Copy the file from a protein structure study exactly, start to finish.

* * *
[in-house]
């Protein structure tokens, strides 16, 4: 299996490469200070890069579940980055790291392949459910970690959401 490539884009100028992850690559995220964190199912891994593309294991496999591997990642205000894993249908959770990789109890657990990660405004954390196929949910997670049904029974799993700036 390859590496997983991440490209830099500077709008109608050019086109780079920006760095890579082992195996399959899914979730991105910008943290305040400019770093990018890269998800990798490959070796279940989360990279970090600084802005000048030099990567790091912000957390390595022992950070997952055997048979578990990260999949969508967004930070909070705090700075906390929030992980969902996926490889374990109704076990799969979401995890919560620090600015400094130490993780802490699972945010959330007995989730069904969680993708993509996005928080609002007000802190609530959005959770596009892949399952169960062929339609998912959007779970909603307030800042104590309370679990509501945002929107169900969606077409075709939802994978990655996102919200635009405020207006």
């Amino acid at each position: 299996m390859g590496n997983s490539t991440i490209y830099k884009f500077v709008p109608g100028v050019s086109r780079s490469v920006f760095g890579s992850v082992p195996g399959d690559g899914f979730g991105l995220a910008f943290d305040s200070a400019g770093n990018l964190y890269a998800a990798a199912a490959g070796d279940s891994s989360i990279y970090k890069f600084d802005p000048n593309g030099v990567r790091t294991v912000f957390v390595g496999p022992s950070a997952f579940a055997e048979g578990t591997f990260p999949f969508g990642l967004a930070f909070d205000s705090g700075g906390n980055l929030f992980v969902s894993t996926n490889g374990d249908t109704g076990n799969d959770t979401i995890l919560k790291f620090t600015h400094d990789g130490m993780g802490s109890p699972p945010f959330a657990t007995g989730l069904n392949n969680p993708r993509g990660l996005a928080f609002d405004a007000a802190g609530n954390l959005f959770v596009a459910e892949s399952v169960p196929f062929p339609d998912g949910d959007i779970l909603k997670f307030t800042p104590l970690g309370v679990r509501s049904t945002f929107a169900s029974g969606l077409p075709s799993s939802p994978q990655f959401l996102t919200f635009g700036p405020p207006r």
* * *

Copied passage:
[in-house]
């Protein structure tokens, strides 16, 4: 299996490469200070890069579940980055790291392949459910970690959401 490539884009100028992850690559995220964190199912891994593309294991496999591997990642205000894993249908959770990789109890657990990660405004954390196929949910997670049904029974799993700036 390859590496997983991440490209830099500077709008109608050019086109780079920006760095890579082992195996399959899914979730991105910008943290305040400019770093990018890269998800990798490959070796279940989360990279970090600084802005000048030099990567790091912000957390390595022992950070997952055997048979578990990260999949969508967004930070909070705090700075906390929030992980969902996926490889374990109704076990799969979401995890919560620090600015400094130490993780802490699972945010959330007995989730069904969680993708993509996005928080609002007000802190609530959005959770596009892949399952169960062929339609998912959007779970909603307030800042104590309370679990509501945002929107169900969606077409075709939802994978990655996102919200635009405020207006």
């Amino acid at each position: 299996m390859g590496n997983s490539t991440i490209y830099k884009f500077v709008p109608g100028v050019s086109r780079s490469v920006f760095g890579s992850v082992p195996g399959d690559g899914f979730g991105l995220a910008f943290d305040s200070a400019g770093n990018l964190y890269a998800a990798a199912a490959g070796d279940s891994s989360i990279y970090k890069f600084d802005p000048n593309g030099v990567r790091t294991v912000f957390v390595g496999p022992s950070a997952f579940a055997e048979g578990t591997f990260p999949f969508g990642l967004a930070f909070d205000s705090g700075g906390n980055l929030f992980v969902s894993t996926n490889g374990d249908t109704g076990n799969d959770t979401i995890l919560k790291f620090t600015h400094d990789g130490m993780g802490s109890p699972p945010f959330a657990t007995g989730l069904n392949n969680p993708r993509g990660l996005a928080f609002d405004a007000a802190g609530n954390l959005f959770v596009a459910e892949s399952v169960p196929f062929p339609d998912g949910d959007i779970l909603k997670f307030t800042p104590l970690g309370v679990r509501s049904t945002f929107a169900s029974g969606l077409p075709s799993s939802p994978q990655f959401l996102t919200f635009g700036p405020p207006r």